Contrary to popular belief, most family law cases are resolved outside of court. There are many advantages to doing so, including the fact that your private information is kept private, and that you have more control over the outcome of your case. If you are considering an alternative method to litigation, you are fortunate as there are many methods to pursue. Today, we will discuss the most common alternatives to going to court.
Three Methods to Choose Over Going to Court
Arbitration is a private process where disputing parties agree that one or more arbitrators can make a decision about the dispute after receiving evidence and hearing each sides' arguments. When arbitration is binding, the decision is final, can be enforced by a court, and can only be appealed on very narrow grounds. This process tends to resolve issues more quickly than litigation.
A neutral evaluation is a process where both parties obtain a non-binding, independent evaluation of their case and its issues from a neutral third party that they approve. The third party could be an expert in a certain field, such as a divorce attorney or retired judge. The evaluation could consist of a panel of experts as well.
The opinions, advice, and suggestions of an expert is typically enough to encourage one side to adopt the other's settlement agreement.
Mediation is the most well know out of all the alternative dispute resolution methods. It involves the help, advice, and assistance of a neutral third party or mediator. The mediator does not force suggestions on to the individuals involved, rather he/she helps facilitate negotiations, guiding them both to a mutually agreed upon resolution. A mediator might propose solutions, but the parties do not need to accept these. This method works well when both sides are wiling to work together to come to an agreement.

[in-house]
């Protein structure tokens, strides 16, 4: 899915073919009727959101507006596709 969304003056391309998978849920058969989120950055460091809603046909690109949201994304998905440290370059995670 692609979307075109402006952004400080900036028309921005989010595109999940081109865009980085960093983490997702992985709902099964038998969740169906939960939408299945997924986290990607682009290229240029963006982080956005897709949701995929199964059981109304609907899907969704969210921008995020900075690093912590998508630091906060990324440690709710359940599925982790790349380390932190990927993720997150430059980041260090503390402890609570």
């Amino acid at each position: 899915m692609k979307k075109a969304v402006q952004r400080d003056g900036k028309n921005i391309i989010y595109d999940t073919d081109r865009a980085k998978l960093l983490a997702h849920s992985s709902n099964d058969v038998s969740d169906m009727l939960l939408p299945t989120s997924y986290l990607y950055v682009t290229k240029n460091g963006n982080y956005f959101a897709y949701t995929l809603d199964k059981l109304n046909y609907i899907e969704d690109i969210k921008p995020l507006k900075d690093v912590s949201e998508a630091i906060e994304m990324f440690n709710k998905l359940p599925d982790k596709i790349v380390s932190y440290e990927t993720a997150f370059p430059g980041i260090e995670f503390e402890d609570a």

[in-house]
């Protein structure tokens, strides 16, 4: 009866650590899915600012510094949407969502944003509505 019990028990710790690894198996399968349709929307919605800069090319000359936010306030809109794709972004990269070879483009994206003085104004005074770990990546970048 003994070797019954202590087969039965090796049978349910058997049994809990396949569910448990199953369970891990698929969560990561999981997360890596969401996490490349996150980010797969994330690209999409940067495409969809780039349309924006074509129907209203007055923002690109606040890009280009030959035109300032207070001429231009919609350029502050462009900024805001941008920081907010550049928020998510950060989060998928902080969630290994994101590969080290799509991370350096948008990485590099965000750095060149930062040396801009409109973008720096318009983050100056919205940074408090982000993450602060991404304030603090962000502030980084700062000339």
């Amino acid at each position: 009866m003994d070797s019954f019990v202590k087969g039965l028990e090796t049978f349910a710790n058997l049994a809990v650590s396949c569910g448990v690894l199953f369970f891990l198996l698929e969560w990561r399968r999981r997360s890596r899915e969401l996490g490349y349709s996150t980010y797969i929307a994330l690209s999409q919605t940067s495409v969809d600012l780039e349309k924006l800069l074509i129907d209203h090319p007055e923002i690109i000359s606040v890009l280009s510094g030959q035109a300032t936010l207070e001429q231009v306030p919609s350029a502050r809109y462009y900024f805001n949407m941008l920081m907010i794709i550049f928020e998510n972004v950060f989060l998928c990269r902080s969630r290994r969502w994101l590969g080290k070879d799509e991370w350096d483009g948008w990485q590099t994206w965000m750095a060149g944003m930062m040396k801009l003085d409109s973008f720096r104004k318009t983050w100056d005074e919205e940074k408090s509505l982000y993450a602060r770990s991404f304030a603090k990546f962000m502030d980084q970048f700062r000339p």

What Are the Benefits of Resolving a Family Law Matter Outside of Court?
The main benefit most parties see from deciding to resolve their issues outside of court is that they are able to have more control over the outcome of their case. If an issue is litigated, it is up to the judge to determine the case outcome. The methods discussed above encourage a more collaborative way to resolving issues that keep both parties involved. Deciding to choose one of these methods has also proven to be more time effective, less stressful overall, less expensive, and encourages communication and collaboration between both parties. Additionally, if you wish to keep your family law matters private, deciding not to litigate ensures this will happen. Going to court means all your private information associated with your divorce or child custody battle will become public record.
Contact our firm online to learn more about how we can help you resolve your family law case.